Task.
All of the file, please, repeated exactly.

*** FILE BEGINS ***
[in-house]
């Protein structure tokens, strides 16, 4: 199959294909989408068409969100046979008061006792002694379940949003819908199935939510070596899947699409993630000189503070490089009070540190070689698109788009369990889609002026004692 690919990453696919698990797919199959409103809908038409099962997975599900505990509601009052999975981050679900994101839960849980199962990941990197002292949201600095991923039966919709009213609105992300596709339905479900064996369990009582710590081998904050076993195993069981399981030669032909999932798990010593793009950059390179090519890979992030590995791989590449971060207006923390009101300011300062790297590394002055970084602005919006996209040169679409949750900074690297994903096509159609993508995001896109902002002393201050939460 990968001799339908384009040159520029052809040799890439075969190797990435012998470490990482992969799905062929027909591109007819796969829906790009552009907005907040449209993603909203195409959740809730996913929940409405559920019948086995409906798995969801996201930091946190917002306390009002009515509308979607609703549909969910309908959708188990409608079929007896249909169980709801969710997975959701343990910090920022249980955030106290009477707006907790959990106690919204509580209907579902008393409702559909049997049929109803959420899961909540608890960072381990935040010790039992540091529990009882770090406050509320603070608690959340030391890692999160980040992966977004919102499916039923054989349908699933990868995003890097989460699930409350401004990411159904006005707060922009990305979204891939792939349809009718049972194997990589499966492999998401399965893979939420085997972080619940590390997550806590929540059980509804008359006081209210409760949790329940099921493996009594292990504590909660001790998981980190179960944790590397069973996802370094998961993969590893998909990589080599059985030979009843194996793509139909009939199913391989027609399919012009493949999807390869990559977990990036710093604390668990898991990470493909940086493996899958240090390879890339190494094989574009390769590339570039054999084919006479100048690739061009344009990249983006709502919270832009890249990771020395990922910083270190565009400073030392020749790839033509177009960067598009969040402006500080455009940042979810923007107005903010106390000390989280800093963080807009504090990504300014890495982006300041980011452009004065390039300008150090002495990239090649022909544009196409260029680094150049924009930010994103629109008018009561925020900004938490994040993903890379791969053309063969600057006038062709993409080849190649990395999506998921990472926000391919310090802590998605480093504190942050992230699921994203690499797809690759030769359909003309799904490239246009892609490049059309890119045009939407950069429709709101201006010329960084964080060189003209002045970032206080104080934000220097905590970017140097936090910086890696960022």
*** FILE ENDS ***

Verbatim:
[in-house]
């Protein structure tokens, strides 16, 4: 199959294909989408068409969100046979008061006792002694379940949003819908199935939510070596899947699409993630000189503070490089009070540190070689698109788009369990889609002026004692 690919990453696919698990797919199959409103809908038409099962997975599900505990509601009052999975981050679900994101839960849980199962990941990197002292949201600095991923039966919709009213609105992300596709339905479900064996369990009582710590081998904050076993195993069981399981030669032909999932798990010593793009950059390179090519890979992030590995791989590449971060207006923390009101300011300062790297590394002055970084602005919006996209040169679409949750900074690297994903096509159609993508995001896109902002002393201050939460 990968001799339908384009040159520029052809040799890439075969190797990435012998470490990482992969799905062929027909591109007819796969829906790009552009907005907040449209993603909203195409959740809730996913929940409405559920019948086995409906798995969801996201930091946190917002306390009002009515509308979607609703549909969910309908959708188990409608079929007896249909169980709801969710997975959701343990910090920022249980955030106290009477707006907790959990106690919204509580209907579902008393409702559909049997049929109803959420899961909540608890960072381990935040010790039992540091529990009882770090406050509320603070608690959340030391890692999160980040992966977004919102499916039923054989349908699933990868995003890097989460699930409350401004990411159904006005707060922009990305979204891939792939349809009718049972194997990589499966492999998401399965893979939420085997972080619940590390997550806590929540059980509804008359006081209210409760949790329940099921493996009594292990504590909660001790998981980190179960944790590397069973996802370094998961993969590893998909990589080599059985030979009843194996793509139909009939199913391989027609399919012009493949999807390869990559977990990036710093604390668990898991990470493909940086493996899958240090390879890339190494094989574009390769590339570039054999084919006479100048690739061009344009990249983006709502919270832009890249990771020395990922910083270190565009400073030392020749790839033509177009960067598009969040402006500080455009940042979810923007107005903010106390000390989280800093963080807009504090990504300014890495982006300041980011452009004065390039300008150090002495990239090649022909544009196409260029680094150049924009930010994103629109008018009561925020900004938490994040993903890379791969053309063969600057006038062709993409080849190649990395999506998921990472926000391919310090802590998605480093504190942050992230699921994203690499797809690759030769359909003309799904490239246009892609490049059309890119045009939407950069429709709101201006010329960084964080060189003209002045970032206080104080934000220097905590970017140097936090910086890696960022």